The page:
We also need to get in some trees around the southern side to provide some summer shade and a wind break. I am also looking to plant some wild plum, New Mexican privet, and piñon to the north to block our view of the road and define a small courtyard filled with perennial herbs. The day dreaming never ceases.
I hope your spring days are bringing sweet breezes and warm sunsets.
When I entered college I took my education seriously, throwing myself headlong into a search for the truth. I wanted to know what it meant, I wanted order, and I wanted answers. Jesus comforted me and the Jewish God pulled me because of the blood in my veins. I was more able to let my reason wrangle with some Eastern doctrines, but I was never able to believe. Nietzsche scared me and I searched St. Augustine’s confessions trying to find his gateway to enlightenment in the orchard so that I might follow. Shakespeare, Aristotle, Plato, Emerson, Heidegger, Chaucer and on and on. All beautiful all persuasive no answers. More questions.
So I traveled to see if the world itself held answers. What I saw was a world so vast and so beautiful so complex so full of suffering and so beyond me. I resolved to abandon a search for meaning and truth in favor of service in an effort to gain some control and attempt to help to alleviate what suffering I could. This led me back home and to law school. All jokes aside, I entered and graduated with the earnest desire to help and a belief that it was possible.
After a little over one year, toiling in the public sector of criminal justice, I became pregnant. I watched helplessly as battered women returned to their abusers. I read police report after police report detailing the sordid details of the day to day suffering and abuses of my fellow citizens. I saw poverty and education and addiction and circumstance after circumstance that led people to these painful points, sitting before a judge, in cop car, on the run. As my belly grew, so did my fear that I was not actually contributing what I had hoped. That my hands were tied by a vast web of facts and circumstances and cynicism crept in sooner than I would have expected.
Then I gave birth.
It all melted away into the eyes of my child and he became the world. Meaning or truth were nothing to what I felt and I no longer needed them. My fervor to help my fellow men and women drained into the duty of caring for this one human. My restlessness, searching, angst, all were gone and I now spend most my time in the sweet exhaustion of motherhood. I still care about the world and it’s occupants, and and philosophy still move me, but none of it matters when he laughs and cries and sleeps and eats. And when I feel the stir of new life inside my once again growing belly.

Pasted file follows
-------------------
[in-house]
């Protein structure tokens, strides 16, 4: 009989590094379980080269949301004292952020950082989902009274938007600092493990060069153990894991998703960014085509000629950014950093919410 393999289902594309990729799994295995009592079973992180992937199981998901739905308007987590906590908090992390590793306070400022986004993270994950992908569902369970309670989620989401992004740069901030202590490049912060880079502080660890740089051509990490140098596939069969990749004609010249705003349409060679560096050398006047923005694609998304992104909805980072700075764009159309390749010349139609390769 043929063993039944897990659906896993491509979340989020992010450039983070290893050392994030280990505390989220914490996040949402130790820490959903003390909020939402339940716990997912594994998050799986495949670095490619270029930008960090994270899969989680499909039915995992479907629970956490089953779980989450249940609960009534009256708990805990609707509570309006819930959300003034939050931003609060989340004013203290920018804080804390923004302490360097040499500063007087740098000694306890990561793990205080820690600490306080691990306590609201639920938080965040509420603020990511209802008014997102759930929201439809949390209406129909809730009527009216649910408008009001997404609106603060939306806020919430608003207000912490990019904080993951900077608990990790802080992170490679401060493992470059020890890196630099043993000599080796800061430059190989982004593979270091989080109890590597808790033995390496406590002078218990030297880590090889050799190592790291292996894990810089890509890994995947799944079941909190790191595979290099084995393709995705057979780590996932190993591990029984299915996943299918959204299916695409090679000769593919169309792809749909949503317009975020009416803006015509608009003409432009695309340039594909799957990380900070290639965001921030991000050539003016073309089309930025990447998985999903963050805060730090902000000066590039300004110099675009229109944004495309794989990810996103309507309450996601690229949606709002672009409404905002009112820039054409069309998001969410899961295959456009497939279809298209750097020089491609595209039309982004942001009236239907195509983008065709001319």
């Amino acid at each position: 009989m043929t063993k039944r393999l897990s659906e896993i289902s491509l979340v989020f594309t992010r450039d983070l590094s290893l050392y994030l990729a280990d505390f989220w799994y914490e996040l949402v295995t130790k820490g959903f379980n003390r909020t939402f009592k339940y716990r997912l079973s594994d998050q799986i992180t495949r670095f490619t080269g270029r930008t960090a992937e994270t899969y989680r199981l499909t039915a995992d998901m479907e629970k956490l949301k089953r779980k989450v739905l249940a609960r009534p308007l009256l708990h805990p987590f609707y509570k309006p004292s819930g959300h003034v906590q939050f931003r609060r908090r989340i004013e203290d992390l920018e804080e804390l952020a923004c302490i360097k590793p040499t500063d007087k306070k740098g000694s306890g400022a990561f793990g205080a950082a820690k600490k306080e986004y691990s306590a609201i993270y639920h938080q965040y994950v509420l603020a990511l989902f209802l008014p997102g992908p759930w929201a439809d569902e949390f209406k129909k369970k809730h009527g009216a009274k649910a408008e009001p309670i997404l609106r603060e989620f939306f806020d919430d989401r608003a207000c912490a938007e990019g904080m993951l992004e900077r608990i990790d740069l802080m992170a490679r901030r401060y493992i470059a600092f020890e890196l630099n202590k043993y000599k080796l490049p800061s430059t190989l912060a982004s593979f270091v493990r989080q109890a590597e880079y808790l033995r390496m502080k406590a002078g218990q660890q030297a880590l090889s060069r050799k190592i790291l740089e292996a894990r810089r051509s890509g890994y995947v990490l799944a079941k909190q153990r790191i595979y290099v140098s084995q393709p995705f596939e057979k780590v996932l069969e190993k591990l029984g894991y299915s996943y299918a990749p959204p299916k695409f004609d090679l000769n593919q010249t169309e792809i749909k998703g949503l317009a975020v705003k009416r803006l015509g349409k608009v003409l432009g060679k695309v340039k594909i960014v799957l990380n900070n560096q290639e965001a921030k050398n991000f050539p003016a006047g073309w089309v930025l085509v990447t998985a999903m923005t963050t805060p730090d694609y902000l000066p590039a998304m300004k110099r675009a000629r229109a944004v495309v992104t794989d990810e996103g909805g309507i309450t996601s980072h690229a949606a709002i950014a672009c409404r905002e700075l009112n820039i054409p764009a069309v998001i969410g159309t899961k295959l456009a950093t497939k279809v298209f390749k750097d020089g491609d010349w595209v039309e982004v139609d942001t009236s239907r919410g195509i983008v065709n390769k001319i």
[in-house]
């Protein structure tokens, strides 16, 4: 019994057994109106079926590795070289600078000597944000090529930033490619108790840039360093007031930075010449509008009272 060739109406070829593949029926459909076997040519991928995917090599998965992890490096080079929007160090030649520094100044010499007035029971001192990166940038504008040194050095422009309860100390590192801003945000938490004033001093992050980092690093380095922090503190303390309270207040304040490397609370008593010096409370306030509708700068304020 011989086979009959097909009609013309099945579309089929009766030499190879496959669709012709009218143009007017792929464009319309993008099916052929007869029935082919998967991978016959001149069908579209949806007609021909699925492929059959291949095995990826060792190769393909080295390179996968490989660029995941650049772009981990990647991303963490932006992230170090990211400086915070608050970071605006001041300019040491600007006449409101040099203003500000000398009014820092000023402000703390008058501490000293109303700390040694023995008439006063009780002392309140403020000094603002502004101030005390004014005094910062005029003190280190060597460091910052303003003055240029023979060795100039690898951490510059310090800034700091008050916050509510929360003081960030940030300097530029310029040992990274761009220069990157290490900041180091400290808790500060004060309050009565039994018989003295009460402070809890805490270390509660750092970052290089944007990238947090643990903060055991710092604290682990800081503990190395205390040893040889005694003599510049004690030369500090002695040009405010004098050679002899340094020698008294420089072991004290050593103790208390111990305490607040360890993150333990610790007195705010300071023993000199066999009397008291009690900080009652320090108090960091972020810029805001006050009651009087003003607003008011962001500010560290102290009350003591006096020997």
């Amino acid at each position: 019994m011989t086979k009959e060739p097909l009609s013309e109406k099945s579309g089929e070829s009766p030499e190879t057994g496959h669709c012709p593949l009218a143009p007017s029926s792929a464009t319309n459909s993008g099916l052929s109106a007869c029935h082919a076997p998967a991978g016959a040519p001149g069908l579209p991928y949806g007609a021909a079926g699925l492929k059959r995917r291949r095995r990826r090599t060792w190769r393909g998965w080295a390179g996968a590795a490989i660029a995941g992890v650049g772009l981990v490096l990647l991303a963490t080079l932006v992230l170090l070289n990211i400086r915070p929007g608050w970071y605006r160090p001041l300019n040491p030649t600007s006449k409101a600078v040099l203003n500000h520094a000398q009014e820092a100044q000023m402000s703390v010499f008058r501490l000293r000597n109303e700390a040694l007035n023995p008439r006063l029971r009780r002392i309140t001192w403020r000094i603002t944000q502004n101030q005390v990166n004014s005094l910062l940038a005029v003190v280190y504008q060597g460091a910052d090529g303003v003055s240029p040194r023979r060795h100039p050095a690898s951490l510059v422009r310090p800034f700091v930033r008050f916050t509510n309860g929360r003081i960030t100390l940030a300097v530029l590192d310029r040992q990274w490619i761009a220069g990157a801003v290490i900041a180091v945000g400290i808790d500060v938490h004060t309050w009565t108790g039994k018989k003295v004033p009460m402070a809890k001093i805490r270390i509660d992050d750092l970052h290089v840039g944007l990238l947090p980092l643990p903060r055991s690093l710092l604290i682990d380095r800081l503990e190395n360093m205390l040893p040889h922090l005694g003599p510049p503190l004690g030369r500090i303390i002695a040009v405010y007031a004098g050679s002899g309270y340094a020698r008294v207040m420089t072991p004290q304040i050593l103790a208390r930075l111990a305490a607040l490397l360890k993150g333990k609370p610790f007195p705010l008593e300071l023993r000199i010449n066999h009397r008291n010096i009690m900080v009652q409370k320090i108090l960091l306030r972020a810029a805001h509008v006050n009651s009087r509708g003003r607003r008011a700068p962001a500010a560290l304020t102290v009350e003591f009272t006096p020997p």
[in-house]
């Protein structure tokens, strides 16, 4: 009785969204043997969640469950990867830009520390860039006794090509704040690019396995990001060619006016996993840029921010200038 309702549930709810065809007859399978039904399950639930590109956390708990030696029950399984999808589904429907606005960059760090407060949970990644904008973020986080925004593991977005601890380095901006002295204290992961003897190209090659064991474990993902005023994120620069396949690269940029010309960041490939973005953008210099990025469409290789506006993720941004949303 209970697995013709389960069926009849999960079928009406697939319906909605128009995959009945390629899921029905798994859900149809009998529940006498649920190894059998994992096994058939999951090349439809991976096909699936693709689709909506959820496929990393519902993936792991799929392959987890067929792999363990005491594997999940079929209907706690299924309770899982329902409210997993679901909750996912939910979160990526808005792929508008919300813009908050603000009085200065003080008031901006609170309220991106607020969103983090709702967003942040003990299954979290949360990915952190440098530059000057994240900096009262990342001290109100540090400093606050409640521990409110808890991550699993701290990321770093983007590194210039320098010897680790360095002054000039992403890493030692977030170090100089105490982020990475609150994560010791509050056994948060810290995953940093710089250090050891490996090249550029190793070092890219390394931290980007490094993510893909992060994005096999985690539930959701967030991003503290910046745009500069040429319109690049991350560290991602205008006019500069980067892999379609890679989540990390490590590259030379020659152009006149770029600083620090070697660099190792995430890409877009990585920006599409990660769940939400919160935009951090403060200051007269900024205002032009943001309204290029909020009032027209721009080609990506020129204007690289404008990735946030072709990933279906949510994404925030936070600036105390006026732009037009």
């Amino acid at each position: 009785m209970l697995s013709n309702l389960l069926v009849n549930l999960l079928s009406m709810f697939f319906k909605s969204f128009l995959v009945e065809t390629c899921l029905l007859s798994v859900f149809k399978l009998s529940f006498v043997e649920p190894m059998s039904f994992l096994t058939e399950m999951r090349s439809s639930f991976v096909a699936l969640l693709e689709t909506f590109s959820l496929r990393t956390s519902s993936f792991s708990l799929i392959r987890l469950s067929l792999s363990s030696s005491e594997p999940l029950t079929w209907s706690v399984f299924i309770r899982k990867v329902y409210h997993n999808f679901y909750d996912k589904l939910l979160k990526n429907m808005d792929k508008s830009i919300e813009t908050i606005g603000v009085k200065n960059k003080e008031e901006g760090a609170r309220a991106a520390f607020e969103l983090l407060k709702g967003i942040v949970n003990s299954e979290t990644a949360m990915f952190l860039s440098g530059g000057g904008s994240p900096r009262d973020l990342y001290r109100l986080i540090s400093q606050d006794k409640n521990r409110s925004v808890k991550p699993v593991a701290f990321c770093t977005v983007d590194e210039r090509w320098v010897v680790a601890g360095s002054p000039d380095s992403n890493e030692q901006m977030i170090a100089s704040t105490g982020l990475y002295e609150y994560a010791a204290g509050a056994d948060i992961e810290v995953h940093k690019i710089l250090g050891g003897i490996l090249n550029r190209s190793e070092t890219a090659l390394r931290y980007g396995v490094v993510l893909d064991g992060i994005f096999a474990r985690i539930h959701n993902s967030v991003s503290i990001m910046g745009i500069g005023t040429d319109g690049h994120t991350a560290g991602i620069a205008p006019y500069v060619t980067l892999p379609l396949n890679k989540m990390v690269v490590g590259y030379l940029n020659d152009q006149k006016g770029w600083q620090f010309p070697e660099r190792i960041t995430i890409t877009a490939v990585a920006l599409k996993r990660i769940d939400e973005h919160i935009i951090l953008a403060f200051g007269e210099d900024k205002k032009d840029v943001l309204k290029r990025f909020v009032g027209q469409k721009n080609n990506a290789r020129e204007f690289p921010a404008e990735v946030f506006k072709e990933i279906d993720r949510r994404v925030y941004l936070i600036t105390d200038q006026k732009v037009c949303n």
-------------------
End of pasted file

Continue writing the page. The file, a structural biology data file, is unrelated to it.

I know it isn’t very modern of me. I do love being a mother and am so surprised and quietly joyful that it has brought me so much peace. Happy Mother’s Day.
My shipment of seeds has arrived. I have carefully laid out the packs, labeled my markers, and I am waiting for a couple of hours to get some starts going. (This can be challenging with my small toddler companion). I have chosen a number of perennial herbs to interplant with my veggies (see post ‘herbal companions), as well as to use for flower beds. A number of them are also very attractive to pollinators, I have to do my part, and many are drought tolerant as well. I have steered a little away from native species, though not completely. The idea is to create planting communities that serve multiple purposes, will survive without coddling in the harsh environment, and of course be beautiful.
Our greenhouse is nearly complete, and I am planning to do pretty large quantities of these seedlings- both because I have a lot of planting to do on our property and because I am curious to see if I’ll be able to provide starts for our landscaping clients.
Below is a list of my picks along with pictures. I hope to eventually add in plant heights and spacing as well as potential companions, but this is just the beginning to provide fodder for the imagination which is so very important when planting by seed.
(All photos from Pinterest, I will be taking my own as the season progresses)
Salvia officinalis (garden sage)
Daucus carota (queen anne’s lace)
Borago officinalis (borage)
Solidago canandensis (Goldenrod)
Centranthus ruber (Jupiter’s beard)
Sideritis syriaca (Greek mountain tea)
Anthemis tinctoria (chamomile)
Asclepias Speciosa (showy milkweed)